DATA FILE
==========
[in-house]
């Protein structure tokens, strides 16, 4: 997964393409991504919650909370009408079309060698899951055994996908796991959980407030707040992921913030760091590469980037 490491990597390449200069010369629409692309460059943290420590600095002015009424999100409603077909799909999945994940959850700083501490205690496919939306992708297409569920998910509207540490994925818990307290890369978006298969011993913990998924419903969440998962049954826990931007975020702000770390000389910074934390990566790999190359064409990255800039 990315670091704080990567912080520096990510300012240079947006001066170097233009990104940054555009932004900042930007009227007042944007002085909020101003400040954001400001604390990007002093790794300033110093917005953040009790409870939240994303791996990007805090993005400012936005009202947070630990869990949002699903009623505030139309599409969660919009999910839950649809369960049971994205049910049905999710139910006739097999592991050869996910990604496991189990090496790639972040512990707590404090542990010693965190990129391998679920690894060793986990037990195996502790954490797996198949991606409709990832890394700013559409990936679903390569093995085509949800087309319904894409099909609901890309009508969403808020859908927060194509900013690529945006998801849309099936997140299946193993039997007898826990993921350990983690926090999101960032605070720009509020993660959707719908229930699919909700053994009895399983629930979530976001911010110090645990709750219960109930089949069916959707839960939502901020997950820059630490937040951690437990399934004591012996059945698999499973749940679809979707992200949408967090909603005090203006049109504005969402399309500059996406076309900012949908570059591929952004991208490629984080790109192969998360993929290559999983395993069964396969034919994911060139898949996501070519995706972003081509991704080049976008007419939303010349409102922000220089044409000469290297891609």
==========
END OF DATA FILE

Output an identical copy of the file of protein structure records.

[in-house]
């Protein structure tokens, strides 16, 4: 997964393409991504919650909370009408079309060698899951055994996908796991959980407030707040992921913030760091590469980037 490491990597390449200069010369629409692309460059943290420590600095002015009424999100409603077909799909999945994940959850700083501490205690496919939306992708297409569920998910509207540490994925818990307290890369978006298969011993913990998924419903969440998962049954826990931007975020702000770390000389910074934390990566790999190359064409990255800039 990315670091704080990567912080520096990510300012240079947006001066170097233009990104940054555009932004900042930007009227007042944007002085909020101003400040954001400001604390990007002093790794300033110093917005953040009790409870939240994303791996990007805090993005400012936005009202947070630990869990949002699903009623505030139309599409969660919009999910839950649809369960049971994205049910049905999710139910006739097999592991050869996910990604496991189990090496790639972040512990707590404090542990010693965190990129391998679920690894060793986990037990195996502790954490797996198949991606409709990832890394700013559409990936679903390569093995085509949800087309319904894409099909609901890309009508969403808020859908927060194509900013690529945006998801849309099936997140299946193993039997007898826990993921350990983690926090999101960032605070720009509020993660959707719908229930699919909700053994009895399983629930979530976001911010110090645990709750219960109930089949069916959707839960939502901020997950820059630490937040951690437990399934004591012996059945698999499973749940679809979707992200949408967090909603005090203006049109504005969402399309500059996406076309900012949908570059591929952004991208490629984080790109192969998360993929290559999983395993069964396969034919994911060139898949996501070519995706972003081509991704080049976008007419939303010349409102922000220089044409000469290297891609």